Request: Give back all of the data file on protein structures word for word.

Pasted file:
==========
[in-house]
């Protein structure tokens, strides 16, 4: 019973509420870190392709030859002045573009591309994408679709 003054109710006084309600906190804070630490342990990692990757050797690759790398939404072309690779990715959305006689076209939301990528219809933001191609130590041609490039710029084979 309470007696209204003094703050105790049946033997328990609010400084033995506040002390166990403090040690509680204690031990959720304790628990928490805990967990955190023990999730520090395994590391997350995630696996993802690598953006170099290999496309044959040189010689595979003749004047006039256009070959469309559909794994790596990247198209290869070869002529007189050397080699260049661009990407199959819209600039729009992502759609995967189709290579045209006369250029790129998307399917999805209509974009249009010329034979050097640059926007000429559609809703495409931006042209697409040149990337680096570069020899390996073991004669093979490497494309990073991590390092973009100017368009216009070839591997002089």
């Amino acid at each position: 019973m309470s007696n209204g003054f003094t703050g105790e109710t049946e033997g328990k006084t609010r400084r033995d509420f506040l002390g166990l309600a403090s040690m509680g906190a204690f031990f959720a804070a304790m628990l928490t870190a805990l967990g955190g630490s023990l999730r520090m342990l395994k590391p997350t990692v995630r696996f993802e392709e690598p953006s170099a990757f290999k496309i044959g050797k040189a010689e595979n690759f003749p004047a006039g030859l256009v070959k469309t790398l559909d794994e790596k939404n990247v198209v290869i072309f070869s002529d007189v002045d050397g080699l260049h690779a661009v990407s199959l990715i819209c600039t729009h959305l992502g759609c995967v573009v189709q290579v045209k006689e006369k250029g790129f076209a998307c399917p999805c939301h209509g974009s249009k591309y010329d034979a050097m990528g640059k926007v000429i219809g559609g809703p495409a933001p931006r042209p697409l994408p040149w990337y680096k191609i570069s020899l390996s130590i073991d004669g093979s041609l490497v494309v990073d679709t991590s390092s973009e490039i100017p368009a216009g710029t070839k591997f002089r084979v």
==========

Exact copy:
[in-house]
């Protein structure tokens, strides 16, 4: 019973509420870190392709030859002045573009591309994408679709 003054109710006084309600906190804070630490342990990692990757050797690759790398939404072309690779990715959305006689076209939301990528219809933001191609130590041609490039710029084979 309470007696209204003094703050105790049946033997328990609010400084033995506040002390166990403090040690509680204690031990959720304790628990928490805990967990955190023990999730520090395994590391997350995630696996993802690598953006170099290999496309044959040189010689595979003749004047006039256009070959469309559909794994790596990247198209290869070869002529007189050397080699260049661009990407199959819209600039729009992502759609995967189709290579045209006369250029790129998307399917999805209509974009249009010329034979050097640059926007000429559609809703495409931006042209697409040149990337680096570069020899390996073991004669093979490497494309990073991590390092973009100017368009216009070839591997002089």
């Amino acid at each position: 019973m309470s007696n209204g003054f003094t703050g105790e109710t049946e033997g328990k006084t609010r400084r033995d509420f506040l002390g166990l309600a403090s040690m509680g906190a204690f031990f959720a804070a304790m628990l928490t870190a805990l967990g955190g630490s023990l999730r520090m342990l395994k590391p997350t990692v995630r696996f993802e392709e690598p953006s170099a990757f290999k496309i044959g050797k040189a010689e595979n690759f003749p004047a006039g030859l256009v070959k469309t790398l559909d794994e790596k939404n990247v198209v290869i072309f070869s002529d007189v002045d050397g080699l260049h690779a661009v990407s199959l990715i819209c600039t729009h959305l992502g759609c995967v573009v189709q290579v045209k006689e006369k250029g790129f076209a998307c399917p999805c939301h209509g974009s249009k591309y010329d034979a050097m990528g640059k926007v000429i219809g559609g809703p495409a933001p931006r042209p697409l994408p040149w990337y680096k191609i570069s020899l390996s130590i073991d004669g093979s041609l490497v494309v990073d679709t991590s390092s973009e490039i100017p368009a216009g710029t070839k591997f002089r084979v």